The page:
Building a new home from scratch is a daunting task, one of the key parts of which is working effectively with your home builder. As mentioned earlier we moved into a newly built home over a year ago and got to know first hands the trials and tribulations of working with a builder. I’ll try to document the process in a series of blog posts called “New Home Basics”. Today we’ll explore more on what to expect when you build a new home with a builder.
To give some more background, we shopped around at quite a few builders, all the way from national brands to local builders, trying to find the floor plan and option lists that worked best for us. Irrespective of the size, this is how we felt about the builder’s stance in dealing with prospective home buyers.
- You get a list of freebies (not really they are built into the base price)
- Everything else is an upgrade option. Hear the $$$$?
- During different promotion times, the builders just tweak the list and presented the whole thing as a whole new scenario. They minus something from the freebie list and in turn add something from the upgrade option into the base price.
- There is usually a big discount to buy at the pre-model stage, i.e. when they haven’t even built the model house. Why? Because of the risks involved, you will have to make your decision based off of the floor plans like we did. There are cons to this method too (coming later).
- The builders always have their interests up front (as if you didn’t know that already).
- List of freebies vary from builder to builder. For e.g. stainless steel appliances were a freebie for our builder during that time but not for others.
- As part of promotions, they do give you some credit to spend at the design center to choose options. The $ amount varies with builder. They also have teacher and armed forces discount.
So what should be your stance?
- Have a clear idea of what you want (especially the structural features) in your home
- I stress on the structural features because it is tough to add them later on
- Negotiate, negotiate, negotiate but keep the tone non-confrontational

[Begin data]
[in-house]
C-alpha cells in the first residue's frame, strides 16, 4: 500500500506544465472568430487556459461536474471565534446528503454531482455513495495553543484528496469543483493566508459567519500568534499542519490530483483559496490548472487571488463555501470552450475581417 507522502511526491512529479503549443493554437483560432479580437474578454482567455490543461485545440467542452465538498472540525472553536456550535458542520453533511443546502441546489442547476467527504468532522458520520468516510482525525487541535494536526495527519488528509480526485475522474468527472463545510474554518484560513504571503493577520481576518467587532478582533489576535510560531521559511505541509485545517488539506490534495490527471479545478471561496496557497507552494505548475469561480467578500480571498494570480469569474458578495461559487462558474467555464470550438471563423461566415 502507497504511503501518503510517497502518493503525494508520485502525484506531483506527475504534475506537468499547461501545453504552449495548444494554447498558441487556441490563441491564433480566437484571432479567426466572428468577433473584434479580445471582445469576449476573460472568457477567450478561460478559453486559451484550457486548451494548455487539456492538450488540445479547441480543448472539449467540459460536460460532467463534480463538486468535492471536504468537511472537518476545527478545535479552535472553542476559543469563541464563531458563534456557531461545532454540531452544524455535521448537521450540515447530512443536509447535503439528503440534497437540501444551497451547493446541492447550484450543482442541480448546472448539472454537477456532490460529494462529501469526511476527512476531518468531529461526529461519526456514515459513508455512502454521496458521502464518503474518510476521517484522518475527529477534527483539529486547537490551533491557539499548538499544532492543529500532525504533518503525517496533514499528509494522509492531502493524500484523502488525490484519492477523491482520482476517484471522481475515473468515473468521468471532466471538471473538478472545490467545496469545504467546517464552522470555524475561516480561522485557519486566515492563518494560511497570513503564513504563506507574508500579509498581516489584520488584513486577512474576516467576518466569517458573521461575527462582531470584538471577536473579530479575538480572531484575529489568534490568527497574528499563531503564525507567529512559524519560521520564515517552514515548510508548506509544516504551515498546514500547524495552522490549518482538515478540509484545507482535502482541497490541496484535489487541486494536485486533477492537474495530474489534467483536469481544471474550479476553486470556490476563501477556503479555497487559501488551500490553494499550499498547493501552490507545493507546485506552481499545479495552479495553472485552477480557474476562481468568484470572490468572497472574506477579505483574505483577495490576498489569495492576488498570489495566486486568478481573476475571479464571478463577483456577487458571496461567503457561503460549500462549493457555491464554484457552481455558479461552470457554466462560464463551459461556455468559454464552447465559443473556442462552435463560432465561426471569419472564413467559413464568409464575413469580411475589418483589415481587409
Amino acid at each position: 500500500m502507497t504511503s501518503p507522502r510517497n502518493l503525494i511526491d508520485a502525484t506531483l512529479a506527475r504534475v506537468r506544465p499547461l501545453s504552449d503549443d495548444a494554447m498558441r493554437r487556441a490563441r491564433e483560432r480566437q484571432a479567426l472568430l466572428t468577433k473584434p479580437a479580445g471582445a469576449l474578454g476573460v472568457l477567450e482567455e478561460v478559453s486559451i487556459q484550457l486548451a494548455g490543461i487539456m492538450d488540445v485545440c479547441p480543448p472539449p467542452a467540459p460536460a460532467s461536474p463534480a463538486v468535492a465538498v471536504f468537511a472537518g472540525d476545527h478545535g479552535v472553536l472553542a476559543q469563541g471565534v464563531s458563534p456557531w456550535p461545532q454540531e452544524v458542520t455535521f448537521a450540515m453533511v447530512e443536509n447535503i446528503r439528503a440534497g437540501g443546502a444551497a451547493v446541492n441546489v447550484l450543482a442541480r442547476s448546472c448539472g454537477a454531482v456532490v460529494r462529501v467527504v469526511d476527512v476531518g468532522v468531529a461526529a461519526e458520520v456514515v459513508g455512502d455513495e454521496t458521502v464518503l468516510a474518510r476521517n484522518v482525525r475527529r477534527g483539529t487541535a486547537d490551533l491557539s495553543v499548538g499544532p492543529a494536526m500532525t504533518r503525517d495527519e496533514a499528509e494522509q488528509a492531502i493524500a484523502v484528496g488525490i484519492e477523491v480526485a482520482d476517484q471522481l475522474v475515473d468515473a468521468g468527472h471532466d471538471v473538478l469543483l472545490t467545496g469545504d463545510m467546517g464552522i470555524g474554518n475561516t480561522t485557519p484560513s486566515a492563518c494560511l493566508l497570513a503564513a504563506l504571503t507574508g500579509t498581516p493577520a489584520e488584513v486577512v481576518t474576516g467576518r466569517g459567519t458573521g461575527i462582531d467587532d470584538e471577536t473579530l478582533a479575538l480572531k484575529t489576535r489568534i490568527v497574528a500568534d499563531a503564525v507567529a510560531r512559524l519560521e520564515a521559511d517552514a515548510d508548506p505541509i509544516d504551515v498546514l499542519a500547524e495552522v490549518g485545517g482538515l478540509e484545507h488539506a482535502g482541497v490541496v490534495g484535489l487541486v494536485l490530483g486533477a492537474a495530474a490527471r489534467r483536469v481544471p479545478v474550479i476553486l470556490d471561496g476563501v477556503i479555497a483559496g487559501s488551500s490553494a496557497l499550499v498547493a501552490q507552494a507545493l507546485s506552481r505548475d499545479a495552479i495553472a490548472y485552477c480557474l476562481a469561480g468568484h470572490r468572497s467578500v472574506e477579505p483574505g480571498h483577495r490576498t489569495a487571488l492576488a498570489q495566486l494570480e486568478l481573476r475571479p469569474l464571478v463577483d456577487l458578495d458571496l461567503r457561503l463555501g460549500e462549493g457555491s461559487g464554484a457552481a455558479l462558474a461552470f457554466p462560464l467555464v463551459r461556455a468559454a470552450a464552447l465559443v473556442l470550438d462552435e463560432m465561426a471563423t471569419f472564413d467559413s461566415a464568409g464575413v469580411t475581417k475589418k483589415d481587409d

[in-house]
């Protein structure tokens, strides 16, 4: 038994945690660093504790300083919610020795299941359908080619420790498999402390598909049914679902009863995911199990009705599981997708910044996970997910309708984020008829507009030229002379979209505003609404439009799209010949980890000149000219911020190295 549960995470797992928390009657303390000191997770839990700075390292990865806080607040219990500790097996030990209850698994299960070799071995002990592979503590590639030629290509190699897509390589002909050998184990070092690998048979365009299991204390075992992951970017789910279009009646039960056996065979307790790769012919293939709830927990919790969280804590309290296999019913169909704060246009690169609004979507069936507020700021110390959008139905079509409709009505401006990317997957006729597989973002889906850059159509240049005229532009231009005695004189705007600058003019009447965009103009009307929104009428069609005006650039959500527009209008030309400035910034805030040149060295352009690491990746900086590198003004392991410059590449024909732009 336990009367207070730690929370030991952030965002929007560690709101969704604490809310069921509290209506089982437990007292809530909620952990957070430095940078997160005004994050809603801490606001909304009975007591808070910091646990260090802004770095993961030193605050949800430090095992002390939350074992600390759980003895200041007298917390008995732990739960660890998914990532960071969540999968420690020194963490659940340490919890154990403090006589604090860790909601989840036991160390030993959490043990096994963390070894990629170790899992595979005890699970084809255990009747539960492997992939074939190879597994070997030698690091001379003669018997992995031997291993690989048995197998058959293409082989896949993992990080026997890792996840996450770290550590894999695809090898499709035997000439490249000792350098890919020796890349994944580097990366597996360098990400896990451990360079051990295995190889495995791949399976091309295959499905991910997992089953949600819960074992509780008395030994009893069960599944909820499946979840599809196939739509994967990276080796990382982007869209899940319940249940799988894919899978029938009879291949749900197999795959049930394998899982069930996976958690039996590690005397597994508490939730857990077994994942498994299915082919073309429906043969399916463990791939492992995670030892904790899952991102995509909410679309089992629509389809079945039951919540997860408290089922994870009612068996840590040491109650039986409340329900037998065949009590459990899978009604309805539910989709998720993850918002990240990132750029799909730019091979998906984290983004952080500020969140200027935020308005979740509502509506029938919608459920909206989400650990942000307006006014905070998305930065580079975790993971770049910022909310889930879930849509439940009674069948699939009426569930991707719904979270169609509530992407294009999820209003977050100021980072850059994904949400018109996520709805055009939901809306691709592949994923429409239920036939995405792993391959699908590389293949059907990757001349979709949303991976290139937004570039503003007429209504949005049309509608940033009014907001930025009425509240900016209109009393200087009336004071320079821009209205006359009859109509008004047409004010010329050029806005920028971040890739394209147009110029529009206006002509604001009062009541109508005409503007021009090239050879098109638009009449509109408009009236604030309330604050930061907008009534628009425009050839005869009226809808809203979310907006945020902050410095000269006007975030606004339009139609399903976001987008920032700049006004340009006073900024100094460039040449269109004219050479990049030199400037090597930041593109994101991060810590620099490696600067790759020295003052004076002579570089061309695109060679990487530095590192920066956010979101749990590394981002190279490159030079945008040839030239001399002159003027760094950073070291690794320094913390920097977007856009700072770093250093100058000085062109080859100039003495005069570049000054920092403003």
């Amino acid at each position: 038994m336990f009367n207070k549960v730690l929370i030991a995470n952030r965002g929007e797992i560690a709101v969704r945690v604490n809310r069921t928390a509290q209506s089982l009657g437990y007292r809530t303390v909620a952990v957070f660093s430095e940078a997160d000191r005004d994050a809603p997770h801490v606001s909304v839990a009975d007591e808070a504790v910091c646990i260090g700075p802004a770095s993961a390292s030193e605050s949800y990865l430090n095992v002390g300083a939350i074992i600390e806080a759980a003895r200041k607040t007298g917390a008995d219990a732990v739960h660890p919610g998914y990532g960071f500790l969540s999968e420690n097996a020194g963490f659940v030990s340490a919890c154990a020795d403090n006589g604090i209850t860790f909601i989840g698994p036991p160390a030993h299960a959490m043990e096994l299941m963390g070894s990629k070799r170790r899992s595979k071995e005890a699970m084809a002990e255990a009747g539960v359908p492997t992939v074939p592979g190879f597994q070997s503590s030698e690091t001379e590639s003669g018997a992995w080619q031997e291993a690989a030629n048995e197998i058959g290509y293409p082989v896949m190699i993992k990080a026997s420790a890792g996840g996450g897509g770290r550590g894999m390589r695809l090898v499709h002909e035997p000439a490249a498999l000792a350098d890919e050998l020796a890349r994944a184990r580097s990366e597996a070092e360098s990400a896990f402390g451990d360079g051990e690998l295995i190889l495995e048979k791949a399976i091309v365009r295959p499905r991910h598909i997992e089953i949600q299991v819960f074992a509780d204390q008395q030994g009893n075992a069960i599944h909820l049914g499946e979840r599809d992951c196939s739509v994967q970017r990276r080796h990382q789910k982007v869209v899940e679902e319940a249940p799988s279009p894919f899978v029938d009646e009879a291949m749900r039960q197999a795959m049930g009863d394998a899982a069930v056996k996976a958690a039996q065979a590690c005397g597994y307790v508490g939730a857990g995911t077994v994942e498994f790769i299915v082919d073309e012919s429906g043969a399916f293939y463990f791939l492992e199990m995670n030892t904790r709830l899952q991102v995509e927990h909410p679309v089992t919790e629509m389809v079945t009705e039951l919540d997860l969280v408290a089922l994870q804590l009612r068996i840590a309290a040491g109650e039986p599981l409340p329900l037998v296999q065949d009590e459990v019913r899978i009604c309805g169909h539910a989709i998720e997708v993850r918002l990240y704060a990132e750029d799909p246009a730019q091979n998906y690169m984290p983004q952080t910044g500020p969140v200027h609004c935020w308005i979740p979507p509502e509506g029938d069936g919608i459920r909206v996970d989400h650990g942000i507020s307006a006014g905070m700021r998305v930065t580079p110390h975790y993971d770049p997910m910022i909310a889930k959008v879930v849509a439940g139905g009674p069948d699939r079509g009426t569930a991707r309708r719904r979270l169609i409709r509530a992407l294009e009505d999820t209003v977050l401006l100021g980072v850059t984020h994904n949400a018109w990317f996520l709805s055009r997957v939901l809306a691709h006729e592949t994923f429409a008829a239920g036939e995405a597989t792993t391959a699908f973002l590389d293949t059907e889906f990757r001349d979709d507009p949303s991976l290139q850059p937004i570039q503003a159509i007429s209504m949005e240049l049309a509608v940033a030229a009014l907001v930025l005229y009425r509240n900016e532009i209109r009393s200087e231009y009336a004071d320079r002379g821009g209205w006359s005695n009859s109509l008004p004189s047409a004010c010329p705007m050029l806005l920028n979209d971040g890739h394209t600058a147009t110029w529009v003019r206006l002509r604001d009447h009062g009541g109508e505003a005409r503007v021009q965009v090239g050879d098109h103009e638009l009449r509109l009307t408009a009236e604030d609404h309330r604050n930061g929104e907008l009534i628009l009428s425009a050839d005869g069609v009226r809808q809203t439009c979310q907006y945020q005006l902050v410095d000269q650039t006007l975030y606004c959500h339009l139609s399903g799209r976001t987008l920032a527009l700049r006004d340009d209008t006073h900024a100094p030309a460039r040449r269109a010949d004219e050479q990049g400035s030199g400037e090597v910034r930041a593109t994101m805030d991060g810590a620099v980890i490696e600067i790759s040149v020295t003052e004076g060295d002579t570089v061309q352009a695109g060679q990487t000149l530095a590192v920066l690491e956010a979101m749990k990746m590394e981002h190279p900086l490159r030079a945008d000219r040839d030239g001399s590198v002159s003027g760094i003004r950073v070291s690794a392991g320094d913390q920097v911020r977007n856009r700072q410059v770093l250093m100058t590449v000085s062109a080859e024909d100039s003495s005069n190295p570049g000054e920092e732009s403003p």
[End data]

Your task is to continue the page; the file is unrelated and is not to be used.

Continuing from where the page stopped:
- Building a bond with your sales rep helps a lot. If so they will go out of their way to help you. In our case, B wanted a range hood and they said that they couldn’t do it. We kept insisting nicely and after some back and forth they did it for us, for the first time.
- Both you and the builder benefit from the deal, so they will bring their A game to the table if they have to
- Sometimes, they can give you valuable inputs on the options. As they sell so many of these houses they know what people are looking for in a house better than you do. Case in point our built-in trash can, attic fan, and higher bathroom sink counters. I thank our sales rep every time I use these.
- Have your ‘absolute wants’ and ‘would like’ lists ready before you go the design center ( a MUST or else you could go bankrupt right there)
- Stick to your design center budget no matter what. You can get carried away so easily. Plus the options available are endless and look so good at the center. You would want to upgrade everything.
- Pay close attention to the appliances listed in your options. In our case the base price included stainless GE Profile appliances. We were fine with the ovens, fridge, and the microwave. But the dishwasher was a totally different story. We didn’t have a good experience with the GE Profile dishwasher that we had in our rental. So we had to upgrade to a mid-level GE Profile. Yes it was an upgrade even though it was GE profile.
- When you choose your floor plan pay close attention to the direction the light is coming from into the house. We wanted all the bedrooms upstairs, so we added the 5th bedroom in what would have been the retreat, going against the sales reps suggestion to leave the retreat alone and add the bedroom in the basement. This turned out to be the biggest flaw of building the house without seeing the model. Luckily for us the model house was completed when our house was in the initial stages of the planning. We realized that by converting the retreat upstairs to a bedroom we would completely block out all the light upstairs and make the hallway appear so narrow. The $500 it cost us to process the change order to change it back to the retreat was well worth it.
- Once you start building you could do a pre-dry wall inspection; we didn’t. But we did take pics of everything pre-drywall, in case some contractors need it in the future for reference (we wouldn’t have a clue of where things are).
- Our builder used to send us weekly pics with updates. If yours don’t you can always ask.
- Keep your eyes open for anything that is not done according to plan. We spotted a missed outlet in the retreat (resulting from the bedroom/retreat confusion mentioned earlier), which they took care off right away.
All said and done, are we happy with our house? Absolutely yes! Are there things that we would like to change, things that we wish we had asked during construction? Of course yes. That is stuff for another post. You can learn more about our initial days in the house here.
Did you run into any issues while buying your home? Any future home buyers out there have you figured out your ‘absolute wants’ vs. ‘would like’ lists yet? What is on the top of your guide to building a new home list?
Other Posts in the “New Home Basics” Series